Computer-controlled voices are more and more lifelike: They can call a restaurant to reserve a table, even mimicking the imperfections of speech like “eh” or “hmm.” Synthetic voice software that sounds human is currently one of the biggest development branches for Amazon, Apple, Google and Microsoft.
The human voice not only produces language, but also the human self. It’s personal, emotional, fragile and thus transmits plenty of subconscious information. The bots the technology companies are working on are, by contrast, voices without a human self. How does it feel to communicate with them; to feed them with your own human voice?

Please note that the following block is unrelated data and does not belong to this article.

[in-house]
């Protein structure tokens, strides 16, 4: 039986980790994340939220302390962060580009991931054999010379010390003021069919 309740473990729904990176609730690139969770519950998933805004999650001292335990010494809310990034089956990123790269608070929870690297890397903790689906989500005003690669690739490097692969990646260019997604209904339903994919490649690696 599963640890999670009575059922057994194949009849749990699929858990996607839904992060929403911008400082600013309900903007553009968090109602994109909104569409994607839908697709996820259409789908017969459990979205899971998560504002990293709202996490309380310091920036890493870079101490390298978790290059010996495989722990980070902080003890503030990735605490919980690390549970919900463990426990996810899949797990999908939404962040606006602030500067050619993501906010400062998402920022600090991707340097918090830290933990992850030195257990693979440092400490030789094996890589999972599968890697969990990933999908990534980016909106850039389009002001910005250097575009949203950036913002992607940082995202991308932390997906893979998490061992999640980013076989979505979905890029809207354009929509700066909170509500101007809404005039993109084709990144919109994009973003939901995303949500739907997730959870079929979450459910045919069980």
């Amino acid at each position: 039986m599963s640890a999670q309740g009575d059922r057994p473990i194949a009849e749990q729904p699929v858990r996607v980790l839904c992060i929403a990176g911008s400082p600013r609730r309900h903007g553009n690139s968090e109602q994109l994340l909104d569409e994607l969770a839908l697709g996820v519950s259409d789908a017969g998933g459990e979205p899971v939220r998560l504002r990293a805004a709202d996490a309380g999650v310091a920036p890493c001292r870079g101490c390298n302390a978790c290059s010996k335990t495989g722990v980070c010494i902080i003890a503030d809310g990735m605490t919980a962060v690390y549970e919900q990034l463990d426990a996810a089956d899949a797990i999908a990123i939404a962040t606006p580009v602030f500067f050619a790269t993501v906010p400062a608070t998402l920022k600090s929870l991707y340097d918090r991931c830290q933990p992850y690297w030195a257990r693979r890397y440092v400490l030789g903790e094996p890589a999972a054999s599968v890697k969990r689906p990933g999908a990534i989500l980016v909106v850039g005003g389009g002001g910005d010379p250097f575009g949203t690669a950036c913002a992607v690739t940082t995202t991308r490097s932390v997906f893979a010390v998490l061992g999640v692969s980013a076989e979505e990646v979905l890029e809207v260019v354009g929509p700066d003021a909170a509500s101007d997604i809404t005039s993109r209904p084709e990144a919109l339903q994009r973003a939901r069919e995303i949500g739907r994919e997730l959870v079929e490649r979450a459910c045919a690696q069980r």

Repeat After Me is installed in one of the telephone booths from the early days of the Congress Hall and invites HKW visitors to talk with a bot: Can you outsmart the algorithm? What is human about a voice? Where are the limitations of personal expression? What power is there in joint speech?
The bot tweets a brief dialog once a week on Twitter: